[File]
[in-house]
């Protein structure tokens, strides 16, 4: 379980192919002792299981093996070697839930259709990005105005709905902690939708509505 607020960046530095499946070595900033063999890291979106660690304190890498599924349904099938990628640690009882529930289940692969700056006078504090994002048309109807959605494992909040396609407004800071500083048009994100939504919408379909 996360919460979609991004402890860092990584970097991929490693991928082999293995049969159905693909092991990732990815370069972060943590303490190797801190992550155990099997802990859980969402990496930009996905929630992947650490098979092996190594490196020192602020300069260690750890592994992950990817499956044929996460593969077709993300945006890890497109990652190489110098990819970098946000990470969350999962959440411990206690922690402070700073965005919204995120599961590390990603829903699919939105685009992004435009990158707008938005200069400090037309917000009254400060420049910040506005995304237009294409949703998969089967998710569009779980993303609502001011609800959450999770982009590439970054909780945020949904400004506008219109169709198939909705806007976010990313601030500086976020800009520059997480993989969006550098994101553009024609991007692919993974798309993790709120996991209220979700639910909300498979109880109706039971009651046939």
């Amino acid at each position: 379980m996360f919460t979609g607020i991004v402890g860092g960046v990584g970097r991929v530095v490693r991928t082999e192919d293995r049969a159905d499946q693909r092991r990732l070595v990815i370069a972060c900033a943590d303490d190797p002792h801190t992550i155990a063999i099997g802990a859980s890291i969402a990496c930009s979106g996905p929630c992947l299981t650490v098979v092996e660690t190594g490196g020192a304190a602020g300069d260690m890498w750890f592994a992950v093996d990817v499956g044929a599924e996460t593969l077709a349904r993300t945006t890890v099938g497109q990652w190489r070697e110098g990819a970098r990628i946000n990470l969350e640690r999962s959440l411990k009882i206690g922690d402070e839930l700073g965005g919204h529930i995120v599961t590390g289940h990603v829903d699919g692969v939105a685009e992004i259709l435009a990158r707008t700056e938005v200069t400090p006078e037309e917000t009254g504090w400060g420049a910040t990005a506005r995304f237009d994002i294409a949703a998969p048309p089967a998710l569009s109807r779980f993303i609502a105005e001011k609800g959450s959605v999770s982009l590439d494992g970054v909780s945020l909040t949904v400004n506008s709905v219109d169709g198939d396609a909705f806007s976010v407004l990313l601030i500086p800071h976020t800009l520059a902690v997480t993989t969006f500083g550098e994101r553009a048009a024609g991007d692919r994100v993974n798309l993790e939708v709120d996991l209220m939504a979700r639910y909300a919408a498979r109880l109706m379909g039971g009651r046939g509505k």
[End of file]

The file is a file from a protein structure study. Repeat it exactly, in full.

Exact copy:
[in-house]
């Protein structure tokens, strides 16, 4: 379980192919002792299981093996070697839930259709990005105005709905902690939708509505 607020960046530095499946070595900033063999890291979106660690304190890498599924349904099938990628640690009882529930289940692969700056006078504090994002048309109807959605494992909040396609407004800071500083048009994100939504919408379909 996360919460979609991004402890860092990584970097991929490693991928082999293995049969159905693909092991990732990815370069972060943590303490190797801190992550155990099997802990859980969402990496930009996905929630992947650490098979092996190594490196020192602020300069260690750890592994992950990817499956044929996460593969077709993300945006890890497109990652190489110098990819970098946000990470969350999962959440411990206690922690402070700073965005919204995120599961590390990603829903699919939105685009992004435009990158707008938005200069400090037309917000009254400060420049910040506005995304237009294409949703998969089967998710569009779980993303609502001011609800959450999770982009590439970054909780945020949904400004506008219109169709198939909705806007976010990313601030500086976020800009520059997480993989969006550098994101553009024609991007692919993974798309993790709120996991209220979700639910909300498979109880109706039971009651046939």
């Amino acid at each position: 379980m996360f919460t979609g607020i991004v402890g860092g960046v990584g970097r991929v530095v490693r991928t082999e192919d293995r049969a159905d499946q693909r092991r990732l070595v990815i370069a972060c900033a943590d303490d190797p002792h801190t992550i155990a063999i099997g802990a859980s890291i969402a990496c930009s979106g996905p929630c992947l299981t650490v098979v092996e660690t190594g490196g020192a304190a602020g300069d260690m890498w750890f592994a992950v093996d990817v499956g044929a599924e996460t593969l077709a349904r993300t945006t890890v099938g497109q990652w190489r070697e110098g990819a970098r990628i946000n990470l969350e640690r999962s959440l411990k009882i206690g922690d402070e839930l700073g965005g919204h529930i995120v599961t590390g289940h990603v829903d699919g692969v939105a685009e992004i259709l435009a990158r707008t700056e938005v200069t400090p006078e037309e917000t009254g504090w400060g420049a910040t990005a506005r995304f237009d994002i294409a949703a998969p048309p089967a998710l569009s109807r779980f993303i609502a105005e001011k609800g959450s959605v999770s982009l590439d494992g970054v909780s945020l909040t949904v400004n506008s709905v219109d169709g198939d396609a909705f806007s976010v407004l990313l601030i500086p800071h976020t800009l520059a902690v997480t993989t969006f500083g550098e994101r553009a048009a024609g991007d692919r994100v993974n798309l993790e939708v709120d996991l209220m939504a979700r639910y909300a919408a498979r109880l109706m379909g039971g009651r046939g509505k």